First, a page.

Posted on April 22, 2019
For the avid reader in search of a great book, I highly recommend The Old Ways: A Journey on Foot by Robert Macfarlane.
The Old Ways explores the role of walking—or wayfaring—in seeing the world aright.
That is, in realizing a straight path is never only linear.
But before you can earn such insight, you’ve got to log some trail miles first.
So without further ado, I’d like to share some of my favorite quotes—and Neilson landscape photographs—from The Old Ways in the hopes of piquing your interest.
“The eye is enticed by a path, and the mind’s eye also. The imagination cannot help but pursue a line in the land—onwards in space, but also backwards in time to the histories of a route and its previous followers.”
“Humans are animals and like all animals we leave tracks as we walk: signs of passage made in snow, sand, mud, grass, dew, earth or moss…. Most of our journeys now occur on asphalt and concrete—and these are substances not easily impressed.”
“Paths are the habits of landscapes. They are acts of consensual making. It’s hard to create a footpath on your own.”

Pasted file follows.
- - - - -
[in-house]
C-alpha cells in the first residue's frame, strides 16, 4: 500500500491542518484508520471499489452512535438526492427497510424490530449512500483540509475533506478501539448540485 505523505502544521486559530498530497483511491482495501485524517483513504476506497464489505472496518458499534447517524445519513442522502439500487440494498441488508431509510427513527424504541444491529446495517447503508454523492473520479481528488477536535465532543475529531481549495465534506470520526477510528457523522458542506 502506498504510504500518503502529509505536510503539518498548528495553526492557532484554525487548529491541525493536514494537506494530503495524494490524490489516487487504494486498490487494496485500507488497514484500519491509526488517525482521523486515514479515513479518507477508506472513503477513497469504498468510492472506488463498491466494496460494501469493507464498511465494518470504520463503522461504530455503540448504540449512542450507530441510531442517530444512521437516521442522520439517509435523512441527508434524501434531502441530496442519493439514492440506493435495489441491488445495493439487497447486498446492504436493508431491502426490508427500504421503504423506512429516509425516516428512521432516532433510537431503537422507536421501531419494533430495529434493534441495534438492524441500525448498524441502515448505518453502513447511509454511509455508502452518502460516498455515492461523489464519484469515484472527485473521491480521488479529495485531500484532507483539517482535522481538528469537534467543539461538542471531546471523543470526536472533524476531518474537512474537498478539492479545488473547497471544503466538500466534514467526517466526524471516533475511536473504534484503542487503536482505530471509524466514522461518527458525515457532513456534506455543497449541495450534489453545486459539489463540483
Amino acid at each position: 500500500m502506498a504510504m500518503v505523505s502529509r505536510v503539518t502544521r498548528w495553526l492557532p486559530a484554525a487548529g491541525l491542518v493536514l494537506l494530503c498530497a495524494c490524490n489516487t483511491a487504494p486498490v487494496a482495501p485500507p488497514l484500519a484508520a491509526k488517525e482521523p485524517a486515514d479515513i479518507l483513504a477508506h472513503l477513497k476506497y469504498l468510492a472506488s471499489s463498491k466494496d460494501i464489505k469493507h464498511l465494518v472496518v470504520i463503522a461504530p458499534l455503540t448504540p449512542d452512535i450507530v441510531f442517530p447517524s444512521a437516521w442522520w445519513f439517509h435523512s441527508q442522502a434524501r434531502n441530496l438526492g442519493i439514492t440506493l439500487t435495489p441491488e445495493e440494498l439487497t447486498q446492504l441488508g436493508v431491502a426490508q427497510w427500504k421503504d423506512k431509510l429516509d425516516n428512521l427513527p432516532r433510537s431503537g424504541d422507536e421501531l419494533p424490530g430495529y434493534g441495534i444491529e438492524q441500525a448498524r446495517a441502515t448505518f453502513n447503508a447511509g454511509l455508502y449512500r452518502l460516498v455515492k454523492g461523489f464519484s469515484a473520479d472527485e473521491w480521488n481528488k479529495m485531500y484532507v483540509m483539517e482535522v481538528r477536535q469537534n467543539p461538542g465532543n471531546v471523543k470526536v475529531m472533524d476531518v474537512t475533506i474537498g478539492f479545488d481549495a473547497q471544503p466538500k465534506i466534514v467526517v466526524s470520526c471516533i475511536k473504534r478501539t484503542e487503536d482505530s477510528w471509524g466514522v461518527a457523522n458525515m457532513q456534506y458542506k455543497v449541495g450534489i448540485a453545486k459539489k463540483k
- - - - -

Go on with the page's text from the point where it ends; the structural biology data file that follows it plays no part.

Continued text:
“An hour later I went for a walk with a flask of whisky to keep me warm.” Now that’s a gorgeous landscape photo!
“For pilgrims walking the Camino, every footfall is doubled, landing at once on the actual road and also on the path of faith.”
“Old paths are mediums in two senses: means of communion as well as means of motion.”
“Paths need walking.”
“Footpaths are mundane in the best sense of that word: “wordly,” open to all. As rights of way determined and sustained by use, they constitute a labyrinth of liberty, a slender network of common land that still threads through our aggressively privatized world of barbed wires and gates….”
“The compact between writing and walking is almost as old as a literature—a walk is only a step away from a story, and every path tells.”
“Paths run through people as surely as they run through places.”
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